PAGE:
Tuesday, January 17, 2012

Retreat Morning Schedule

So, how did I spend my semi-silent retreat? This one was a little unusual in that usually retreats either allow speaking, or they're conducted in silence. In this one, we were in silence from 9 p.m.- lunch the next day, with silence always maintained in the dormitories. Most people spoke during the non-silent times, but a few retreatants chose to maintain their silence and the group respected that. Here was our weekday schedule through lunch, with some explanation. The afternoon and evening schedule will be my next post.

6:00 a.m. Wake up: Because I was fighting for a spot amongst eight other women in a tiny bathroom, I roused myself around 5:45 a.m. to allow adequate time to use the bathroom, wash my face, and brush my teeth. I'd dress and mosey over to the main lodge, where all of our retreat activities took place. I had a couple of glasses of water and a cup of coffee, in silence, before I settled on my meditation cushion.

6:30 a.m.  Meditation (aka "Sit"): This was seated meditation. Some people sat on cushions that they brought. Others fashioned impromptu meditation seating with pillows, blankets, towels and yoga mats. Some people always sat on chairs, and people who spoke with instructors about it first were allowed to meditate laying down, if appropriate. I had to do this, especially by the end of the day: my back isn't strong to begin with, and the 3-4 hours of seated meditation we did every day really took its toll on me. The first night I was there, I needed a narcotic to calm my pain enough to sleep. The original purpose of yoga asana, poses, is to give yogis the strength they need to sit in meditation for hours. I never really understood that until this retreat!

At one point I asked an instructor when would be a good time to leave programming to lay down on my heating pad to soothe my back and neck pain. He said, "What would keep you from bringing your heating pad to meditation and laying on your back?" I said, "Nothing!" As someone who has chronic pain, I have learned how to meditate laying down. I have tricks to ensure I don't fall asleep, like not practicing this way when I'm too sleepy, keeping my eyes only 3/4 of the way shut, putting my knees together, or holding my hands in such a way that if I fell asleep I would jerk to attention. I think I only came close to falling asleep once in this position. My preference is to sit on a meditation cushion with blankets supporting my knees, but I utilized the cushion, a chair, and laying on my yoga mat at different points in the day, depending on what my body needed. Usually, I started the day upright and ended up laying down late afternoon before returning to a chair or cushion again.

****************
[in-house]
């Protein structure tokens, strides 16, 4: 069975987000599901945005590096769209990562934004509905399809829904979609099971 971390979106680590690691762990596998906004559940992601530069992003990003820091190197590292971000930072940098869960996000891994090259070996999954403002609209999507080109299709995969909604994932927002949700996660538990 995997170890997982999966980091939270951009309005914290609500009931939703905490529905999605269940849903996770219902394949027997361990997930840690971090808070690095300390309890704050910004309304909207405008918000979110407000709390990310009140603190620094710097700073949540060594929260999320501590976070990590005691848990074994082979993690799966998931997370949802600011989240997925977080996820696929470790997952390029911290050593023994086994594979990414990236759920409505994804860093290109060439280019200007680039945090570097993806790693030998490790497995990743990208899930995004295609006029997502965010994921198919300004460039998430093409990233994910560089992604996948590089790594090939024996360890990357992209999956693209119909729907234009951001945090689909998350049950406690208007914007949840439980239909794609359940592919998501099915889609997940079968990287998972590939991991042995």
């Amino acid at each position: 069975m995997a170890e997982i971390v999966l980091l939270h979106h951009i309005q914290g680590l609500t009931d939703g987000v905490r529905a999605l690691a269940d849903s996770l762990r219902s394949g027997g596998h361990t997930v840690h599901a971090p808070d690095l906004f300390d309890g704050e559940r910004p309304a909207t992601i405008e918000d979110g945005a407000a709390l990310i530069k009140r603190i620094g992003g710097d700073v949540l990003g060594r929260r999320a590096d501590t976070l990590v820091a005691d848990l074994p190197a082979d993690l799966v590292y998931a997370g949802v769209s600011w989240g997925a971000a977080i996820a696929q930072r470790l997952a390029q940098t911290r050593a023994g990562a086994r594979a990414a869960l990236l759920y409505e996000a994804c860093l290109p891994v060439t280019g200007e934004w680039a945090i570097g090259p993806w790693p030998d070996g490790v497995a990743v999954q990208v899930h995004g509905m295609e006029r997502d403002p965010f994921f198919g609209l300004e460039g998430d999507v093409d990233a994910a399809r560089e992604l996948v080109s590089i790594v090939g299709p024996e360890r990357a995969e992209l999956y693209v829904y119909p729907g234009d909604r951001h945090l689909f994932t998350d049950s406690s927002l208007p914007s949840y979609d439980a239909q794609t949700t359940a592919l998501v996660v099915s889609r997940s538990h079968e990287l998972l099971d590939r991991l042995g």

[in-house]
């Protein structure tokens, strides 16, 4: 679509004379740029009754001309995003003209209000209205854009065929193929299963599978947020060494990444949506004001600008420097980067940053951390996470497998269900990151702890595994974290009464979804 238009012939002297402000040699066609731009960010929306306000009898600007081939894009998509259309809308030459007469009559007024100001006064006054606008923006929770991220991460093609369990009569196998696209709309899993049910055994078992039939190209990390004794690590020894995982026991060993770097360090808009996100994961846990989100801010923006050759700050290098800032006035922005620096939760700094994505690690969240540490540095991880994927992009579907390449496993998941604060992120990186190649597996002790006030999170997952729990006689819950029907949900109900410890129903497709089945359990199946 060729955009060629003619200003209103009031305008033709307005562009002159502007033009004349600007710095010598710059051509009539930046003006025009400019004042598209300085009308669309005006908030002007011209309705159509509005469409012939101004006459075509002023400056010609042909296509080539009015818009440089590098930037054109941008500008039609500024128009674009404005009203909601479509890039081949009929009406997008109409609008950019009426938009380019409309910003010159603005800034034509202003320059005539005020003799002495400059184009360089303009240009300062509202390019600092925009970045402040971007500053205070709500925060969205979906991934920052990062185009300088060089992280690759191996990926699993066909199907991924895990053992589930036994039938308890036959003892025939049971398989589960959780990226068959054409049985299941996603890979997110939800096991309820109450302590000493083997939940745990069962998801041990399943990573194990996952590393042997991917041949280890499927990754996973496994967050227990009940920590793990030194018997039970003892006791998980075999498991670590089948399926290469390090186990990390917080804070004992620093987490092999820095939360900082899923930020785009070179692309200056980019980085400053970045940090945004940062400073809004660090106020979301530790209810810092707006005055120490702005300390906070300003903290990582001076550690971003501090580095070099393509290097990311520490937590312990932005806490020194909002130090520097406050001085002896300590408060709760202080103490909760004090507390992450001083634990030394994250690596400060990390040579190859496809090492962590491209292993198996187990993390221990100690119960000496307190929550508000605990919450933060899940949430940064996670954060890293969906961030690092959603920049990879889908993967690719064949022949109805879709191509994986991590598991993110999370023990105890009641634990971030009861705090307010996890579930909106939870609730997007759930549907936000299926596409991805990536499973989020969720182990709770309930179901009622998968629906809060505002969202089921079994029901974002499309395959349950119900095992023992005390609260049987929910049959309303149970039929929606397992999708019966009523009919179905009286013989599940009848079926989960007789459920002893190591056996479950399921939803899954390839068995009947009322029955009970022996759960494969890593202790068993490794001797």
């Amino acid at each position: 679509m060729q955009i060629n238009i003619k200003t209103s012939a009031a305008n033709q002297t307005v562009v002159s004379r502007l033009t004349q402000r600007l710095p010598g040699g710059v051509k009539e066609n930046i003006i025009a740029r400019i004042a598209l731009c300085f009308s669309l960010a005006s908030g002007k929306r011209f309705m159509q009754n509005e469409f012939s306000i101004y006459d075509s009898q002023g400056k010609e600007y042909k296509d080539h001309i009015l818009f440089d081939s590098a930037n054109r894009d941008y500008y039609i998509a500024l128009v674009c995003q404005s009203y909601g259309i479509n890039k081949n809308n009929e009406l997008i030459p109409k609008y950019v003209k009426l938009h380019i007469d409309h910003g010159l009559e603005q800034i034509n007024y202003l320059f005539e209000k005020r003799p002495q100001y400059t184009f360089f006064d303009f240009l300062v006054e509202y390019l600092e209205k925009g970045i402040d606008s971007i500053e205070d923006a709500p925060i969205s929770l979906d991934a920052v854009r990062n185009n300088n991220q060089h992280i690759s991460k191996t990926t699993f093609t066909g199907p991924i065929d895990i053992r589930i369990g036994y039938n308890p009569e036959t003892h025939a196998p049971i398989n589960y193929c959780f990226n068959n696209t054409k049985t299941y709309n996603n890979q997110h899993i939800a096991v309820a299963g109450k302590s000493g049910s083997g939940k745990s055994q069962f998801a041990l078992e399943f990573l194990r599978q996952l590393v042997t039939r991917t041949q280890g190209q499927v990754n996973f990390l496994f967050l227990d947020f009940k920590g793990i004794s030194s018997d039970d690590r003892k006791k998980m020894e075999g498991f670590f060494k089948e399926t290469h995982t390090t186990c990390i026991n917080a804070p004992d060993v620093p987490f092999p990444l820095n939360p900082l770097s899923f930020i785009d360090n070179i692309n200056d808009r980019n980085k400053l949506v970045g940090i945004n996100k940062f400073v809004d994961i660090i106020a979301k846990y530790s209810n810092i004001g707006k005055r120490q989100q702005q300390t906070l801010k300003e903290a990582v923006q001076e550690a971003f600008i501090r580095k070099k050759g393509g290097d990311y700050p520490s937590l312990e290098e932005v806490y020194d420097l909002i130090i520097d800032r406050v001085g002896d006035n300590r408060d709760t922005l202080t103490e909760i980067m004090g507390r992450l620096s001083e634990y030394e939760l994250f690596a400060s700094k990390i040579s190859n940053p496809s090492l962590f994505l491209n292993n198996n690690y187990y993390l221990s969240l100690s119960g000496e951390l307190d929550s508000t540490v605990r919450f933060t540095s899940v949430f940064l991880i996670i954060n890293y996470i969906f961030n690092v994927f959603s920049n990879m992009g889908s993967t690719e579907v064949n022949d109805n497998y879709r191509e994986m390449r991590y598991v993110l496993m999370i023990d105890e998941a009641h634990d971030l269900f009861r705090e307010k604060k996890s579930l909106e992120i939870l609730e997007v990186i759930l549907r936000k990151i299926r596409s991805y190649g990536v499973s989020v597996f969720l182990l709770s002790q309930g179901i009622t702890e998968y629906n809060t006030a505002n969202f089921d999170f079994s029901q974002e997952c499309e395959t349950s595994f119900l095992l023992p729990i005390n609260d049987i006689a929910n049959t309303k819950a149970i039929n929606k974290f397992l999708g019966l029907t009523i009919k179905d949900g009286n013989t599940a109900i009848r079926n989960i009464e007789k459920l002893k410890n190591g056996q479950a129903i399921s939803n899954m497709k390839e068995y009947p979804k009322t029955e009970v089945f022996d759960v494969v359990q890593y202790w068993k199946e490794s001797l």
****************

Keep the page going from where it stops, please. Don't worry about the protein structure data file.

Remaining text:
7:15 a.m. Chanting: One of the most amazing gifts that came to me from this retreat is the knowledge of how much chanting moves me. This is a common Eastern spiritual practice, but instead of Sanskrit, we chanted Hebrew. We did three chants from the morning blessings in the schacharit service (see below) every morning, and then did a few other chants based on other Jewish sources. There was something tremendously powerful about living in an intentional, albeit temporary, community, our voices joining together in praise of God. Four things resonated with me: the meaning of words we were chanting, the beautiful tones of the chants we were singing, the group nature of the activity, and the vibration of my voice inside my body. All of those elements combined to make it a powerful spiritual technique for me.

At home, I have continued my chanting practice after my morning meditation, and although it's not as potent as it is in a group, it's still useful. It's a meaningful way for me to give thanks to God and to set my intention for the day, and the verses have become mantras for me. Sometimes I'll find myself humming them throughout the day, which of course reminds me of their meaning. Verses from schacharit like, "My God, the soul You placed within me is pure," are things I need to remember, especially when I get drawn into the Trance of Unworthiness. Reminding myself that God made me in God's image is one antidote to the Trance.